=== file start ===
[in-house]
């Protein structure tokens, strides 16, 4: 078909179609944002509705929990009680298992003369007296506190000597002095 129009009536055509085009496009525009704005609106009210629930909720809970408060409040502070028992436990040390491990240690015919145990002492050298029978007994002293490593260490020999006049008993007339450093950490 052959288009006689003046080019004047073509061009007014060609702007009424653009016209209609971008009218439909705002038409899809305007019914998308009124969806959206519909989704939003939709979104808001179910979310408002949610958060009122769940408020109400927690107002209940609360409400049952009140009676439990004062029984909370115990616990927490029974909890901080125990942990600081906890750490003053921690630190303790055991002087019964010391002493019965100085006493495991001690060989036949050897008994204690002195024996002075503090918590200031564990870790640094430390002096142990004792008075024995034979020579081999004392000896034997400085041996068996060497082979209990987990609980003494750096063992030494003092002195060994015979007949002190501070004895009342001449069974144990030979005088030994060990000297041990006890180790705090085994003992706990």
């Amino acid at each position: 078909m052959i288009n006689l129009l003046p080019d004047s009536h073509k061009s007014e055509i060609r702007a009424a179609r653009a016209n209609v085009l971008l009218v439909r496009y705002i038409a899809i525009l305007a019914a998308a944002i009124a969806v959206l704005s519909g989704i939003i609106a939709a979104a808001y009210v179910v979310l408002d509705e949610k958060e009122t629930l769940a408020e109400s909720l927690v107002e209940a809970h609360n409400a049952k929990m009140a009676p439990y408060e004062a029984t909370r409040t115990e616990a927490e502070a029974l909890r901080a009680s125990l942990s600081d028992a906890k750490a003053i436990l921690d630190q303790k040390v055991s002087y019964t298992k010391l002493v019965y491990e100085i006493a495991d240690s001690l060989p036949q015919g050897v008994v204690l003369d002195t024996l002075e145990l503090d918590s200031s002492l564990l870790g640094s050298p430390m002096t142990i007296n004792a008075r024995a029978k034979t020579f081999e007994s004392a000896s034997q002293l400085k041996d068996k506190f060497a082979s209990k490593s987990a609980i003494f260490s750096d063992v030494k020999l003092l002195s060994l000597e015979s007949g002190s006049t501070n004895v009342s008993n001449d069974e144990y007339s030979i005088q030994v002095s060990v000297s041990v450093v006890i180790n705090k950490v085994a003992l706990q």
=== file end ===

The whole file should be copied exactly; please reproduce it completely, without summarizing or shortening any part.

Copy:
[in-house]
């Protein structure tokens, strides 16, 4: 078909179609944002509705929990009680298992003369007296506190000597002095 129009009536055509085009496009525009704005609106009210629930909720809970408060409040502070028992436990040390491990240690015919145990002492050298029978007994002293490593260490020999006049008993007339450093950490 052959288009006689003046080019004047073509061009007014060609702007009424653009016209209609971008009218439909705002038409899809305007019914998308009124969806959206519909989704939003939709979104808001179910979310408002949610958060009122769940408020109400927690107002209940609360409400049952009140009676439990004062029984909370115990616990927490029974909890901080125990942990600081906890750490003053921690630190303790055991002087019964010391002493019965100085006493495991001690060989036949050897008994204690002195024996002075503090918590200031564990870790640094430390002096142990004792008075024995034979020579081999004392000896034997400085041996068996060497082979209990987990609980003494750096063992030494003092002195060994015979007949002190501070004895009342001449069974144990030979005088030994060990000297041990006890180790705090085994003992706990």
């Amino acid at each position: 078909m052959i288009n006689l129009l003046p080019d004047s009536h073509k061009s007014e055509i060609r702007a009424a179609r653009a016209n209609v085009l971008l009218v439909r496009y705002i038409a899809i525009l305007a019914a998308a944002i009124a969806v959206l704005s519909g989704i939003i609106a939709a979104a808001y009210v179910v979310l408002d509705e949610k958060e009122t629930l769940a408020e109400s909720l927690v107002e209940a809970h609360n409400a049952k929990m009140a009676p439990y408060e004062a029984t909370r409040t115990e616990a927490e502070a029974l909890r901080a009680s125990l942990s600081d028992a906890k750490a003053i436990l921690d630190q303790k040390v055991s002087y019964t298992k010391l002493v019965y491990e100085i006493a495991d240690s001690l060989p036949q015919g050897v008994v204690l003369d002195t024996l002075e145990l503090d918590s200031s002492l564990l870790g640094s050298p430390m002096t142990i007296n004792a008075r024995a029978k034979t020579f081999e007994s004392a000896s034997q002293l400085k041996d068996k506190f060497a082979s209990k490593s987990a609980i003494f260490s750096d063992v030494k020999l003092l002195s060994l000597e015979s007949g002190s006049t501070n004895v009342s008993n001449d069974e144990y007339s030979i005088q030994v002095s060990v000297s041990v450093v006890i180790n705090k950490v085994a003992l706990q």